Sunday, December 30, 2012

HOW-TO: Pomegranates

 Pomegranates are gorgeous... Little sparkling seeds bursting with a tart, sweet, refreshing flavor. The only problem is how to open them! Fear no more, the great domestic goddess Martha Stewart has a foolproof method of pomegranate seed extraction.

Be careful:  pomegranate juice stains! Put on an old t-shirt or an apron, just in case. CAUTION: the juice stains wooden cutting boards, so use a plastic board. You can use lemon juice, which is acidic, to remove any cutting board stains. 

-Pomegranates originated in Persia (modern day Iran), and some historical scholars believe that it was the pomegranate, not the apple, that the Bible references as the fruit which Adam and Eve ate.
- The word comes from the Latin word pomum, meaning apple, and granatum, meaning seeded. 
- They are in season in the USA from late Oct-Jan. We are in prime pomegranate season folks!

Paring knife
Large wooden spoon

With your paring knife, remove the crown of the pomegranate, including the pith around the area. Then lightly score the skin into quarters. Separate the pomegranate gently yet firmly into four quarters.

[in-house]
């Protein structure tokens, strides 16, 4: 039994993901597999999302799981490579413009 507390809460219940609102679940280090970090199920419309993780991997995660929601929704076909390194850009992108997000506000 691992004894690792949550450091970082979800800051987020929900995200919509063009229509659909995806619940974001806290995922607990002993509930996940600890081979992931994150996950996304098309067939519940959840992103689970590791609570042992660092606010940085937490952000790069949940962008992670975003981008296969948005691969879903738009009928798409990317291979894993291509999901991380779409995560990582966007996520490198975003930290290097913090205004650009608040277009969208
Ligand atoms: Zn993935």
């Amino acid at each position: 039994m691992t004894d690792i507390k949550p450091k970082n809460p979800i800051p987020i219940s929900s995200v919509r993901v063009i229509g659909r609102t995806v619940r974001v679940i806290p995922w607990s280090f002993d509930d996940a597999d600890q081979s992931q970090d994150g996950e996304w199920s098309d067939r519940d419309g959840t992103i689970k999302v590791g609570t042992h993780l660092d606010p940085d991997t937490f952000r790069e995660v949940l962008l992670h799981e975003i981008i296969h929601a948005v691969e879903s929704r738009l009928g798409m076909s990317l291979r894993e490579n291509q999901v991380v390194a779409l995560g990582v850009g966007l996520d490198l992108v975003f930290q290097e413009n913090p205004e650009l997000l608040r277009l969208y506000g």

Working one quarter at a time, hold the pomegranate quarter in your hand over a bowl, skin side up. With a large wooden spoon, vigorously whack the pomegranate! The seeds will fall out of the pomegranate into the bowl. Make sure you knock on the pomegranate all over thoroughly to loosen all of the seeds.

 I find the above song a good pomegranate de-seeding song ; ). You should end up with a bowl filled with sparkly pomegranate seeds. If any small pieces of pith fall into the bowl, you can remove them with your hands. Rinsing is optional. Do you have a favorite/preferred method, what do you think works best?

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